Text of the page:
Leo W. Gerard

President’s Perspective

Leo W. Gerard USW International President

The GOP Has Money to Kill

The GOP Has Money to Kill

Shock and awe describes the budgets issued last week by Republicans in the House and Senate. The shock is that the GOP never stops trying to destroy beloved programs like Medicare. Awe inspiring is their audacity in describing their killing plans as moral.

When the House released its budget last Tuesday, Georgia Republican Rep. Rob Woodall said, “A budget is a moral document; it talks about where your values are.” His chamber’s spending plan shows that Republicans highly value war and place no value on health care for America’s elderly, working poor and young adults.

The opposite of win-win, the GOP budgets are kill-kill. Despite the GOP’s successful demand in 2011 for spending caps, Republicans now want more money for the military. War kills, as too many families of troops deployed to Iraq and Afghanistan know. By contrast, Republicans gouge domestic spending, condemning Americans to die unnecessarily from untreated disease. The GOP intends to revoke the health insurance of tens of millions by repealing the Affordable Care Act, voucherizing Medicare and slashing Medicaid. The Republican plans mandate overtime for the Grim Reaper. 

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Jeb Bush Calls For The Elimination Of The Federal Minimum Wage

Bryce Covert

Bryce Covert Economic Policy Editor, Think Progress

At an event in South Carolina last week, Republican presidential candidate Jeb Bush was asked whether he thinks the country should raise the minimum wage or whether the wage should be left up to private companies.

“We need to leave it to the private sector,” he responded. “I think state minimum wages are fine. The federal government shouldn’t be doing this.” He went on, “The federal government doing this will make it harder and harder for the first rung of the ladder to be reached, particularly for young people, particularly for people that have less education.”


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Five Ways The GOP Budget Will Harm American Families

Terrance Heath

Terrance Heath Online Producer, Campaign for America’s Future

Republicans in Congress today will vote on budget proposals that are essentially meaningless, that they lay out how the GOP would like to structure federal policy and priorities.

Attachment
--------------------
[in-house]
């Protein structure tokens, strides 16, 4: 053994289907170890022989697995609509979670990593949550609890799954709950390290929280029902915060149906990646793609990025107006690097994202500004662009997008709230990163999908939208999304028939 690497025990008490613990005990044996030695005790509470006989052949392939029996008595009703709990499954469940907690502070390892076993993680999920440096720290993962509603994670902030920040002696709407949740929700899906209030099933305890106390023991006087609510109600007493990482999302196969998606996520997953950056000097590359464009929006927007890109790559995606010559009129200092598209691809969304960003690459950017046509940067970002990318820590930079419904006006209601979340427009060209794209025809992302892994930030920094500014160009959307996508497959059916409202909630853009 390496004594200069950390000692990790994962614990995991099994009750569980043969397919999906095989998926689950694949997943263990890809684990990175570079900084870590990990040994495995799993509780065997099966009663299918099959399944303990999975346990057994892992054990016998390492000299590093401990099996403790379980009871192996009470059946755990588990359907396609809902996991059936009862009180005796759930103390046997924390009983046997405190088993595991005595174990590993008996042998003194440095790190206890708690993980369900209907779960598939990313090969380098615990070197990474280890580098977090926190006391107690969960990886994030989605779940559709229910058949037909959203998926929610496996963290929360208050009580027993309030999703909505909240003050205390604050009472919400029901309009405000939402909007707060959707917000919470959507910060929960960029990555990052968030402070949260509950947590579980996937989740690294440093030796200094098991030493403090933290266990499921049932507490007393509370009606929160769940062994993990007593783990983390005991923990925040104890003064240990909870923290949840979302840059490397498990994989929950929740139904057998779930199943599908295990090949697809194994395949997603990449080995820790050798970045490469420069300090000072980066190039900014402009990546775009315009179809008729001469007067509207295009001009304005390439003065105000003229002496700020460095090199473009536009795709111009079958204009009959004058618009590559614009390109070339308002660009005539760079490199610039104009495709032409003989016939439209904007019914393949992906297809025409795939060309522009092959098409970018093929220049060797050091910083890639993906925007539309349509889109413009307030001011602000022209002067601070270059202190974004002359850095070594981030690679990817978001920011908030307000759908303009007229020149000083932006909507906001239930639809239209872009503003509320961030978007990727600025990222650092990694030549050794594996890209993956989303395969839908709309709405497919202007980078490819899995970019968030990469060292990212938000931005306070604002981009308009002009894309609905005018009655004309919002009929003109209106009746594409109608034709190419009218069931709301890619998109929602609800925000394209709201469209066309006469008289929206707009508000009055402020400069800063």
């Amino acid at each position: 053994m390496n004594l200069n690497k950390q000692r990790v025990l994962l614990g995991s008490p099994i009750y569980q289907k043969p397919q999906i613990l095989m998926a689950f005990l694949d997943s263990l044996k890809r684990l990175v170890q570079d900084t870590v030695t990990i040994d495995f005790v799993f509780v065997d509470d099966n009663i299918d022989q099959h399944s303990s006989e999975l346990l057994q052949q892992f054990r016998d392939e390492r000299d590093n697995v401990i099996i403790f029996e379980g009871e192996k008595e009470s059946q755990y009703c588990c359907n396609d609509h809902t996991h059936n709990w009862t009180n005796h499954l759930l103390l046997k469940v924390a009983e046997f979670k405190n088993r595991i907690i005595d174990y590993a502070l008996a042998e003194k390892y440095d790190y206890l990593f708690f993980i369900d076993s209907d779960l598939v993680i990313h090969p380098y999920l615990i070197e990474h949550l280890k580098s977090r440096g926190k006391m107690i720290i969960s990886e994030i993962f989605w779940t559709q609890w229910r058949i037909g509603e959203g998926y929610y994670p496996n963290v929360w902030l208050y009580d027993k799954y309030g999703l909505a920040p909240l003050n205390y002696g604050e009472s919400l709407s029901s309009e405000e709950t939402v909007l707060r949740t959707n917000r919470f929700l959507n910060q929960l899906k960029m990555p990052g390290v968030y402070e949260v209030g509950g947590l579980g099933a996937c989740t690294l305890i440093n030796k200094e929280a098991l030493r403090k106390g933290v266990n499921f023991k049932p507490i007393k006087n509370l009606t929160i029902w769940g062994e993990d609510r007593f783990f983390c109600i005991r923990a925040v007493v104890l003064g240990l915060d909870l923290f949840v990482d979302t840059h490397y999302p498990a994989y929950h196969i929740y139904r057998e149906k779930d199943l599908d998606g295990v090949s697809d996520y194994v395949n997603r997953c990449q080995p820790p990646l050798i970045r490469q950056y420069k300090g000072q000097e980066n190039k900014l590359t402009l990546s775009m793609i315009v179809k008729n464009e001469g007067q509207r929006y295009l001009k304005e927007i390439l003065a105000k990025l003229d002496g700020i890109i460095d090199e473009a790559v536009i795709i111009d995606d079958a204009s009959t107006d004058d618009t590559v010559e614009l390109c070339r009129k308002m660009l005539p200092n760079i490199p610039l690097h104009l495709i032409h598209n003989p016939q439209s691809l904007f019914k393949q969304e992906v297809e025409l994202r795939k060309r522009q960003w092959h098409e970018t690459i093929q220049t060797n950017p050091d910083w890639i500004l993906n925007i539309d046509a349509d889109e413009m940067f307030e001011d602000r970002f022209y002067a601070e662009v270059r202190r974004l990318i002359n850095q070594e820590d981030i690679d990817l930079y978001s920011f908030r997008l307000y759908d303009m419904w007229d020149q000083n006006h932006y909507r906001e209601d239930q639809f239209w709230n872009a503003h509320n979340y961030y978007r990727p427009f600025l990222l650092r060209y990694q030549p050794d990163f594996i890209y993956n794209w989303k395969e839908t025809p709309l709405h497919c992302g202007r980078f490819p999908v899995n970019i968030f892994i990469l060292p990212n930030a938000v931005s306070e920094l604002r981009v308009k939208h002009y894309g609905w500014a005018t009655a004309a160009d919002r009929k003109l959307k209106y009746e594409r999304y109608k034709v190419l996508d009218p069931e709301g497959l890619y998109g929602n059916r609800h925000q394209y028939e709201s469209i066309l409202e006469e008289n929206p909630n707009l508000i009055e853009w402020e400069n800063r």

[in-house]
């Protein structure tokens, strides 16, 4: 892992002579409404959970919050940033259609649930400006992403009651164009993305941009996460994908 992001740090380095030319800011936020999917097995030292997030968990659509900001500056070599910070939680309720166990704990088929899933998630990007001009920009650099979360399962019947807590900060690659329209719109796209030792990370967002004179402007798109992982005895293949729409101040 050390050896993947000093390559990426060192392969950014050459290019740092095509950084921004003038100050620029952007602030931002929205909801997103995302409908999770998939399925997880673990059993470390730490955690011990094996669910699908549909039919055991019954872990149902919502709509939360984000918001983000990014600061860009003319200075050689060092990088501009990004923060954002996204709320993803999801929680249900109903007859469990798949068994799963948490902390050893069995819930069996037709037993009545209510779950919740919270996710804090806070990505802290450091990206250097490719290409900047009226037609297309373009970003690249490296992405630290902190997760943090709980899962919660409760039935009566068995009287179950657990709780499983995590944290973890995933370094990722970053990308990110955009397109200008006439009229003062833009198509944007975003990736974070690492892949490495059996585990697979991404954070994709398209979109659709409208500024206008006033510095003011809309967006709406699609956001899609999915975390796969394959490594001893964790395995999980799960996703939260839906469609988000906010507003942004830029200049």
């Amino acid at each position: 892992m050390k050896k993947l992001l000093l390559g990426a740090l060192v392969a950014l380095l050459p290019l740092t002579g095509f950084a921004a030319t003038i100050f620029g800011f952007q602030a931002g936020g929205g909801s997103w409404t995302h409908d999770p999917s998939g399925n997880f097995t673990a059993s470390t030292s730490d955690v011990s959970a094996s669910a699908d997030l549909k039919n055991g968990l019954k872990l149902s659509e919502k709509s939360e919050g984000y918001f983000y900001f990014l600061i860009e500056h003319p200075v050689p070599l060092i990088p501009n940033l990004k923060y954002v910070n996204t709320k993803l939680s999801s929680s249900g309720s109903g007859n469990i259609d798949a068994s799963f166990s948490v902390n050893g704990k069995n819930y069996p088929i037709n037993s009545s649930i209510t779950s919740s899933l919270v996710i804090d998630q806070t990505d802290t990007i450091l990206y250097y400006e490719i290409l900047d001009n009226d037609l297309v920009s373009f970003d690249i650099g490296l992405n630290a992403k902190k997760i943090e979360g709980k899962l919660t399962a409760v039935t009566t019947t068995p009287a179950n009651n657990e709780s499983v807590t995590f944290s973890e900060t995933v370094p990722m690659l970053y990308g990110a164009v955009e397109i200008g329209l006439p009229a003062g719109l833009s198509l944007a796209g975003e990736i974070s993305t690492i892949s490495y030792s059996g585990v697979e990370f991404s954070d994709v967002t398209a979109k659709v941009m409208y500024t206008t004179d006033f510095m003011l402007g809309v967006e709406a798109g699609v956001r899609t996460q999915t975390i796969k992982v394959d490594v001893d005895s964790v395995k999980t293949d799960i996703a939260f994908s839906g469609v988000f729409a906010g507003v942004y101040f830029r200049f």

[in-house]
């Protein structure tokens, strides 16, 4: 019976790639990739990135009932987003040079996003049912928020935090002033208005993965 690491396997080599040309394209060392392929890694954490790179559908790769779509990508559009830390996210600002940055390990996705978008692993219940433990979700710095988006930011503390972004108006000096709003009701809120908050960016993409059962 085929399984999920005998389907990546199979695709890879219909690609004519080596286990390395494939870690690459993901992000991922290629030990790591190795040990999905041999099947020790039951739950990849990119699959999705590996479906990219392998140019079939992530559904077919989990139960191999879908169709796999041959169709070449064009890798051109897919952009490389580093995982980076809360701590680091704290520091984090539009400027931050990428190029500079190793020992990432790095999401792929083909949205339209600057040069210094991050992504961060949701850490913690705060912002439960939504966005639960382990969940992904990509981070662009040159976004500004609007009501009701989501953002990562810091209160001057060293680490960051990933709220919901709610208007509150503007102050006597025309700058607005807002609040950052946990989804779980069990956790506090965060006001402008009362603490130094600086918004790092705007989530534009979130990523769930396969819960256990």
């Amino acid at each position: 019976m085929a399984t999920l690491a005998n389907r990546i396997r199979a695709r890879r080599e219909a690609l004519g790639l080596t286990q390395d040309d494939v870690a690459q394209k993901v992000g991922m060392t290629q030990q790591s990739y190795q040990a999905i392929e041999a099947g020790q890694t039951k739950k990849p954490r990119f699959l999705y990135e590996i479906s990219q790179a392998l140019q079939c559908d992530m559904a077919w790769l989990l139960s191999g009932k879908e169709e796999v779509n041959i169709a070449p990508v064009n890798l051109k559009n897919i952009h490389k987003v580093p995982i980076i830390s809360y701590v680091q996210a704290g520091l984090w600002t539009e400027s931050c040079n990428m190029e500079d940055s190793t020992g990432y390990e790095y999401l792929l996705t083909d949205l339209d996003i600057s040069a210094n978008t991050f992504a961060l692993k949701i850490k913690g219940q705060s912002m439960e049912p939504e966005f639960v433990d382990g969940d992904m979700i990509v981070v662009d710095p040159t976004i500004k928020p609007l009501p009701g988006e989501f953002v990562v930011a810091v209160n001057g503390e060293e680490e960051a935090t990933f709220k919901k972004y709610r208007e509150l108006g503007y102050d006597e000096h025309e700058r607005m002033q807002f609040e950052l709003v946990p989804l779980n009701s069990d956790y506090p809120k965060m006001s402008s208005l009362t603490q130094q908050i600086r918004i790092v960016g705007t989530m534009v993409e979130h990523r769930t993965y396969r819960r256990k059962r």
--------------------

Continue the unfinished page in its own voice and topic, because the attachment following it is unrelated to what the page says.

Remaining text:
The White House has its own fact sheet about the House Republican budget. The National Priorities Project has created a detailed comparison of all the budget proposals up for consideration: President Obama’s budget, the House GOP budget, the Senate GOP budget, and the Congressional Progressive Caucus budget. And here at CAF, we put together a graphic for sharing on social networks that compares the GOP budget with the Congressional Progressive Caucus budget.


The numbers are familiar by now. The House GOP budget contains $5.5 trillion in cuts. Yet, what would $5.5 trillion in cuts to “discretionary non-military spending” mean for the day-to-day lives of American families? How would the House GOP Budget affect a hypothetical average American family? Here are five areas where families will feel the effects.

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The Trade Onslaught We Should Be Watching

Taylor Garland

Taylor Garland Media Coordinator, Alliance for American Manufacturing

The Trade Onslaught We Should Be Watching

Steel imports increased by 38 percent in 2014.

The Obama administration likes to talk about exports. What they should be talking about is imports – steel imports in particular.

The domestic steel industry is facing a surge of foreign imports. Steel imports increased by 38 percent in 2014, according to the U.S. Census Bureau. Already this year, there has been a 36 percent increase in steel imports from the same period in 2014.

So where is all this steel coming from? China. The Wall Street Journal reports:

China’s steel exports rose 63% to 9.2 million tons in January from a year earlier, a rise that puts them on pace this year to beat the 82.1 million tons China exported last year. That number increased 59% from 2013 and was the most steel ever exported by any country this century.

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Hey, Indiana: Hateful Discrimination is Not an American Value

Hey, Indiana: Hateful Discrimination is Not an American Value

Union Matters

ALEC’s Shrinking Universe

In one of my favorite episodes of Star Trek: the Next Generation, Dr. Beverly Crusher is trapped in a universe that threatens to shrink until she is its only occupant.

The conservative activist organization called the American Legislative Exchange or ALEC now finds itself in a similar situation.  On March 24th, the Center for American Progress, in its email newsletter called The Progress Report, predicted, if not the demise at least the continuing diminution, of ALEC.

Here at Union Matters, we’ve discussed ALEC before.  Specifically, ALEC exists to offer cookie-cutter bills that right-wing state legislatures use to accomplish conservative goals.

But ALEC and its agenda aren’t without opponents.  On March 23rd, British Petroleum, which employs many USW members, announced that it is cutting ties with ALEC.  And BP is only the most recent mega-company to do so.  In 2012, superstars of the business world such as Coca-Cola, Kraft, Walmart, Amazon, Johnson & Johnson, and Miller/Coors, withdrew support for ALEC because of the latter’s buttressing restrictive voter ID legislation and Stand Your Ground gun laws.

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